The annual meeting of the Society for Neuroscience attracts over thirty thousand registrants. It is not for lack of effort that we understand so little of how the brain functions. The problem is one of the size, complexity, and individuality of the human brain. Size: the human brain has approximately one hundred billion nerve cells, each connecting to one thousand others. Complexity: there are one hundred different types of nerve cells, each with its own detailed properties. Individuality: all humans are similar, but the operation of each brain is critically dependent on its individual details. Your particular pattern of connections between nerve cells contains your personality, your language skills, your knowledge of family, your college education, and your golf swing.
It has been said that the goals of modern mathematics are reconstruction and development.1 The unifying conjectures between number theory and representation theory that Robert Langlands, Professor Emeritus in the School of Mathematics, articulated in a letter to André Weil in 1967, continue a tradition at the Institute of advancing mathematical knowledge through the identification of problems central to the understanding of active areas or likely to become central in the future.
“Two striking qualities of mathematical concepts regarded as central are that they are simultaneously pregnant with possibilities for their own development and, so far as we can judge from a history of two and a half millennia, of permanent validity,” says Langlands. “In comparison with biology, above all with the theory of evolution, a fusion of biology and history, or with physics and its two enigmas, quantum theory and relativity theory, mathematics contributes only modestly to the intellectual architecture of mankind, but its central contributions have been lasting, one does not supersede another, it enlarges it.”2
In his conjectures, now collectively known as the Langlands program, Langlands drew on the work of Harish-Chandra, Atle Selberg, Goro Shimura, André Weil, and Hermann Weyl, among others with extensive ties to the Institute.
Weyl, whose appointment to the Institute’s Faculty in 1933 followed those of Albert Einstein and Oswald Veblen, was a strong believer in the overall unity of mathematics, across disciplines and generations. Weyl had a major impact on the progress of the entire field of mathematics, as well as physics, where he was equally comfortable. His work spanned topology, differential geometry, Lie groups, representation theory, harmonic analysis, and analytic number theory, and extended into physics, including relativity, electromagnetism, and quantum mechanics. “For [Weyl] the best of the past was not forgotten,” notes Michael Atiyah, a former Institute Professor and Member, “but was subsumed and refined by the mathematics of the present.”3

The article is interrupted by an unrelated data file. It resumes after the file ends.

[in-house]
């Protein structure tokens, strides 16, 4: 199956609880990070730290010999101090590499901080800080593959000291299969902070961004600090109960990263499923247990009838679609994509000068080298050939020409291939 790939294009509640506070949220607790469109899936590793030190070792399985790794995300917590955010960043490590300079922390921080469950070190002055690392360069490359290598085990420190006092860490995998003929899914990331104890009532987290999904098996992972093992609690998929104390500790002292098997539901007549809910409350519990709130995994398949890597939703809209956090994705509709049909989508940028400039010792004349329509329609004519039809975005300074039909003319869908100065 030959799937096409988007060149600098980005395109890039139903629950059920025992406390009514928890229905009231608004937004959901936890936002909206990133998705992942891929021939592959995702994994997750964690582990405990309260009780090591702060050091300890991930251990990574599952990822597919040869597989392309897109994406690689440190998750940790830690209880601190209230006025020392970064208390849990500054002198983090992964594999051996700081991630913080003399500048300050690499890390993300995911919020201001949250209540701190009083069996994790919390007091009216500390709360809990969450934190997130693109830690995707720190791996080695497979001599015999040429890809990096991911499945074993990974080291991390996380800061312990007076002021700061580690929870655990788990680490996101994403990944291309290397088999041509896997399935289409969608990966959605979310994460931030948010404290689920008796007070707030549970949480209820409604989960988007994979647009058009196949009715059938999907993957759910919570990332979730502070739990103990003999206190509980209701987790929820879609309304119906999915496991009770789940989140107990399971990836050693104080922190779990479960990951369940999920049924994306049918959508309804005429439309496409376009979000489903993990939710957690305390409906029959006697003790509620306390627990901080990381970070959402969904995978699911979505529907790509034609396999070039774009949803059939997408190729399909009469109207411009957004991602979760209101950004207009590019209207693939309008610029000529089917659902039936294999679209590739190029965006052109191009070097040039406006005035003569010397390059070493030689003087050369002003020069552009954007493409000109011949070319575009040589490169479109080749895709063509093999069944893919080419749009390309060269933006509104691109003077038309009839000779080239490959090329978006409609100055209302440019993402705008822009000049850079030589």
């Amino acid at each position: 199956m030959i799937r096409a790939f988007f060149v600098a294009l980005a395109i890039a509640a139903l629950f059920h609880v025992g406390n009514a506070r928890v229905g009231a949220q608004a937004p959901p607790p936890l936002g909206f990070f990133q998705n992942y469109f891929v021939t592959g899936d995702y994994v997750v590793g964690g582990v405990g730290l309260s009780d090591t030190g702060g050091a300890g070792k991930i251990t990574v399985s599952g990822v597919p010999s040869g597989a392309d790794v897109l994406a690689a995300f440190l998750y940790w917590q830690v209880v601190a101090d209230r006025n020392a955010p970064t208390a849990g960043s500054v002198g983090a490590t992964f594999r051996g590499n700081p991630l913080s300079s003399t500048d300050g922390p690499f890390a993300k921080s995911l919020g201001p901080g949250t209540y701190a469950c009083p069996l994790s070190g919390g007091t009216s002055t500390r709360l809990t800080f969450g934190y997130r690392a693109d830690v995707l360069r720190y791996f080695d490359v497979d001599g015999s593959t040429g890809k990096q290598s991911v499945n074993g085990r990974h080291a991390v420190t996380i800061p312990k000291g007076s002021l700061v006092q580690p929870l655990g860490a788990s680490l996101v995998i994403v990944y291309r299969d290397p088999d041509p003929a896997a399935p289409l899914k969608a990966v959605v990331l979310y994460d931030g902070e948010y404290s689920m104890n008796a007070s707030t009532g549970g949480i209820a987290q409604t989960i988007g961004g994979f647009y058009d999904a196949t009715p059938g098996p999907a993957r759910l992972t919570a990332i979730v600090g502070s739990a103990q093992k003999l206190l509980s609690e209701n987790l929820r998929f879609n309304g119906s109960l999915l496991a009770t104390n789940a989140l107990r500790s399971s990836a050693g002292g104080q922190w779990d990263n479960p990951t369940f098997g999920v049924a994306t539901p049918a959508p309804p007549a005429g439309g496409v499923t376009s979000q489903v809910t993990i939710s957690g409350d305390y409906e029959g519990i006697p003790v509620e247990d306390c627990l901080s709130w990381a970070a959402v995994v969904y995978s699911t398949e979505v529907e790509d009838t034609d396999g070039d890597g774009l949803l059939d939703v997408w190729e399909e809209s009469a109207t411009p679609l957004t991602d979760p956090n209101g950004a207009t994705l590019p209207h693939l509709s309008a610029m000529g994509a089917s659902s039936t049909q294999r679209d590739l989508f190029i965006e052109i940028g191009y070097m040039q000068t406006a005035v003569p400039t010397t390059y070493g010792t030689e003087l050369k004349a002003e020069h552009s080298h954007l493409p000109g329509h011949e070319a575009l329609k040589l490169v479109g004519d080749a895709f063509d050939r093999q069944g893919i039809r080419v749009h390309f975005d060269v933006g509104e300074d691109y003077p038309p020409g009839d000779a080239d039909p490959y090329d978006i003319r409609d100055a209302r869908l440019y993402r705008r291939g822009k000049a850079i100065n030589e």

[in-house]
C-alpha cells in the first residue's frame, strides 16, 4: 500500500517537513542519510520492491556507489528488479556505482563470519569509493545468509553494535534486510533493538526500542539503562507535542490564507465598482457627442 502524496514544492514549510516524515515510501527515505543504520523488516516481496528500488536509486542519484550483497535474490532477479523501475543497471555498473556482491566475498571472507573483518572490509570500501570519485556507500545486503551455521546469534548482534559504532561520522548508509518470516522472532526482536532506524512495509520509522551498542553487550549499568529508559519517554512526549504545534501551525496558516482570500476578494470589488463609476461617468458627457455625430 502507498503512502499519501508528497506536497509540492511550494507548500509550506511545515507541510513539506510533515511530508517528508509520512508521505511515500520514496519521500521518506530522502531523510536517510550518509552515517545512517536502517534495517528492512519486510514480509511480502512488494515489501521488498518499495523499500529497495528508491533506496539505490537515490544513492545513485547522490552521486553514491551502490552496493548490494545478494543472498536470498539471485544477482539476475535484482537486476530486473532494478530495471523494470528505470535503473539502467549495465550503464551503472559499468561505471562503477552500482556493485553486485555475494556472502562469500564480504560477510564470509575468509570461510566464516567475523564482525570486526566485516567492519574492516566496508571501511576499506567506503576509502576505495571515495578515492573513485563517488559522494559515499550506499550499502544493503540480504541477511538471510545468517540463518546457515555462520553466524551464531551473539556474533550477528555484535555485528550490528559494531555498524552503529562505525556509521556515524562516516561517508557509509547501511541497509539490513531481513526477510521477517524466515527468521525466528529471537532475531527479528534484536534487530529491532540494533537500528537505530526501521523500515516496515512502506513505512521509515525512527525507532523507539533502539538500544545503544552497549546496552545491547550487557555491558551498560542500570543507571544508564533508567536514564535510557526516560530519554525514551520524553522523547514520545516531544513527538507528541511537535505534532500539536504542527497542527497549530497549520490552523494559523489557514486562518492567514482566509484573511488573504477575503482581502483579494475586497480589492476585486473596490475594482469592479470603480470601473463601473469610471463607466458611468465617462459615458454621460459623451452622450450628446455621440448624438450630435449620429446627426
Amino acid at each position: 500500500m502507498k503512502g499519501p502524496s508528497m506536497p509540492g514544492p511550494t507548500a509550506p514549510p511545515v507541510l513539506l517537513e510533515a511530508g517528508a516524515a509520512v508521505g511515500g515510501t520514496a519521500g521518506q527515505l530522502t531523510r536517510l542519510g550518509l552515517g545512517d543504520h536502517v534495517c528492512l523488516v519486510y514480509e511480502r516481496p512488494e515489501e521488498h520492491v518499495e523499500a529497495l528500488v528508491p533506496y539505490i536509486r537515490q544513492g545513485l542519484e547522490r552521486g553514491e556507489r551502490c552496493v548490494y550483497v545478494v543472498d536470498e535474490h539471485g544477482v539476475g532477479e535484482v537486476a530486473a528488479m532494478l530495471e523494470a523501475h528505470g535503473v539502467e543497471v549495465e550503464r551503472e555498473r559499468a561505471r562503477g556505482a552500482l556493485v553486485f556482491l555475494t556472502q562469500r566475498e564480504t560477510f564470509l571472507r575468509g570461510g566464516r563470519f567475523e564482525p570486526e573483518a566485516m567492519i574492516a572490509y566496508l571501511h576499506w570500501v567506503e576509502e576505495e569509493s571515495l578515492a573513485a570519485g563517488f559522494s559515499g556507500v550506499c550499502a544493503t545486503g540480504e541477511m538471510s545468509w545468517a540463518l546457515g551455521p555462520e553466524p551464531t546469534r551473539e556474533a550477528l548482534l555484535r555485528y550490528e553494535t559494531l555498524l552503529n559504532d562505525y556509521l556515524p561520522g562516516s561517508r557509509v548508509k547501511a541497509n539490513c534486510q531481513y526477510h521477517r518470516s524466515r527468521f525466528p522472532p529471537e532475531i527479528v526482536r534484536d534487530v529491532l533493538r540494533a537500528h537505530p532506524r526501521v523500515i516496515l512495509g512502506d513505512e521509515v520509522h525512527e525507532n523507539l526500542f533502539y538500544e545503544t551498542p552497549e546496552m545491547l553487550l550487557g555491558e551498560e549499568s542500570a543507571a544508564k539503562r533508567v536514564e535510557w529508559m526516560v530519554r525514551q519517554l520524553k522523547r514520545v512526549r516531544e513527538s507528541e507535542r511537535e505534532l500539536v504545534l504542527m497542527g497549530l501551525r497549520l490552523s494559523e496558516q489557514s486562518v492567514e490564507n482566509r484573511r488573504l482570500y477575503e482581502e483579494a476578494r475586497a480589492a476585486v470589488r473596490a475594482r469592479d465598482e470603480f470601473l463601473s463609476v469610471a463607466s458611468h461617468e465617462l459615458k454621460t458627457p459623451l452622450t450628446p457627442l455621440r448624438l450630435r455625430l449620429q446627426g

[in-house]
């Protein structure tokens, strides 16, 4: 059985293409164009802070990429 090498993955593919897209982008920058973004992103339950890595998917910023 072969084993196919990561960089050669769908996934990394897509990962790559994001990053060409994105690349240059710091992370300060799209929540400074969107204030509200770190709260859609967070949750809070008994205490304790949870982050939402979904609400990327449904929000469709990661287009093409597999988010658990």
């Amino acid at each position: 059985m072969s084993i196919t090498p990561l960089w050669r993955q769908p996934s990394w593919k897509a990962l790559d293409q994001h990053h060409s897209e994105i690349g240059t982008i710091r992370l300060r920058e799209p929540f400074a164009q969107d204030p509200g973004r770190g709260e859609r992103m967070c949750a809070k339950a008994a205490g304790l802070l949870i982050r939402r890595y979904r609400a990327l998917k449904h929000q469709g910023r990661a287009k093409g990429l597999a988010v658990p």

By Juliette Kennedy
In 1900, David Hilbert published a list of twenty-three open questions in mathematics, ten of which he presented at the International Congress of Mathematics in Paris that year. Hilbert had a good nose for asking mathematical questions as the ones on his list went on to lead very interesting mathematical lives. Many have been solved, but some have not been, and seem to be quite difficult. In both cases, some very deep mathematics has been developed along the way. The so-called Riemann hypothesis, for example, has withstood the attack of generations of mathematicians ever since 1900 (or earlier). But the effort to solve it has led to some beautiful mathematics. Hilbert’s fifth problem turned out to assert something that couldn’t be true, though with fine tuning the “right” question—that is, the question Hilbert should have asked—was both formulated and solved. There is certainly an art to asking a good question in mathematics.
The problem known as the continuum hypothesis has had perhaps the strangest fate of all. The very first problem on the list, it is simple to state: how many points on a line are there? Strangely enough, this simple question turns out to be deeply intertwined with most of the interesting open problems in set theory, a field of mathematics with a very general focus, so general that all other mathematics can be seen as part of it, a kind of foundation on which the house of mathematics rests. Most objects in mathematics are infinite, and set theory is indeed just a theory of the infinite.
By Matthew Kahle